There is Only One Person on the Planet who has lived in three centuries

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Ask the oldest living person in the world — a tiny, 116-year-old Italian woman — what the key to her longevity is and her response might surprise you. The Guinness World Records confirmed on Monday that Emma Morano of Verbania, Italy is now the oldest living person at 116 years.

The spry supercentenarian was born on November 29, 1899, making her the only person whose life has touched three centuries.

In a 2015 interview with the New York Times, Morano shared that she attributes her long life to eating three raw eggs a day — she has since gone down to two eggs a day — since she was in her teens (a doctor recommended it for anemia.)

She also largely credits her impressive life span with being single. Although Morano had many “suitors” following the end of an unhappy marriage in 1938, she never remarried. “I didn’t want to be dominated by anyone,” Morano said.

When Morano was told that she now held the title of oldest person alive, she told the Telegraph via her caretaker, Rosi Santoni, “My word, I’m as old as the hills.”


Emma Martina Luigia Morano (born 29 November 1899) is an Italian supercentenarian who is, at the age of 116 years, 187 days(as of June 3, 2016), the world’s oldest living person, and the last verified living person to have been born in the 1800s.

She is the oldest verified Italian person ever, the second oldest European ever behind Jeanne Calment, and one of the ten verified oldest people ever.

Emma Martina Luigia Morano was born on 29 November 1899 in Civiasco, Vercelli, Piedmont, Italy, to Giovanni Morano and Matilde Bresciani, the eldest of eight children, five daughters and three sons. She had a long-lived family: her mother, an aunt and some of her siblings turned 90, and one of her sisters, Angela Morano (1908–2011), died at age 102.

When she was a child, she moved from the Sesia Valley to Ossola for her father’s job, but the climate was so unhealthy there that a physician advised her family to live somewhere with a milder climate, so she moved to Pallanza, on Lake Maggiore, where she still lives. In October 1926, she married Giovanni Martinuzzi (1901–1978), and in 1937 her only child was born but died when he was only six months old. The marriage was not happy, so in 1938 Morano separated from her husband, driving him out of the house; despite the couple’s separation, they remained married until his death in 1978.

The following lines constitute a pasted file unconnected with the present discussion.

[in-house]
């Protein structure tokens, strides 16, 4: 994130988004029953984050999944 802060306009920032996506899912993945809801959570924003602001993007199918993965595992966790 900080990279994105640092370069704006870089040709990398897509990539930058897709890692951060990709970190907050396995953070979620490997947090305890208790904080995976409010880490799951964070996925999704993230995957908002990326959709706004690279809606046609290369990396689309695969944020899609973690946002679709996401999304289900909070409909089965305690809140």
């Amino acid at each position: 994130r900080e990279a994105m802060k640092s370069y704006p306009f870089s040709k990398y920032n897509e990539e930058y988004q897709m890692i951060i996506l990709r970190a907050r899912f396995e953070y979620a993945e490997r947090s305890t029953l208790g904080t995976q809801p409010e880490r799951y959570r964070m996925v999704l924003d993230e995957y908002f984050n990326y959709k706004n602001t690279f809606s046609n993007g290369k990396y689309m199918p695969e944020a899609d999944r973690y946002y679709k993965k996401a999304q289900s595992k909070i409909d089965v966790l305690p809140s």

Until 1954, she worked at Maioni Industry, a jute factory in her town. She subsequently worked in the kitchen of Collegio Santa Maria, a Marianist boarding school in Pallanza, until her retirement at the age of 75.

Morano was still living alone in her home on her 115th birthday. When asked about the secret of her longevity, she said that she had never used drugs, eats three eggs a day, drinks a glass of homemade brandy, and enjoys a chocolate sometimes, but, above all, she thinks positively about the future. Morano credits her long life to her diet of raw eggs and being single.


In 2011, Morano was visited as part of a worldwide study conducted by George Church for Harvard Medical School of Boston, to study the secret of her longevity.

In December 2011, she was awarded the honor of Knight of Order of Merit of the Italian Republic by President Giorgio Napolitano.

Morano became the oldest living person in Italy and Europe after the death of Maria Redaelli on 2 April 2013. On her 114th birthday, she gave a short live TV interview to a RAI show. On her 116th birthday, Morano received congratulations from Pope Francis.

She surpassed the age of Venere Pizzinato in August 2014 and Dina Manfredini (died in the USA) in August 2015, to become the oldest Italian person ever. On 12 May 2016, upon the death of American woman Susannah Mushatt Jones, Morano became the world’s oldest living person and also the last verified living person born in the 1800s.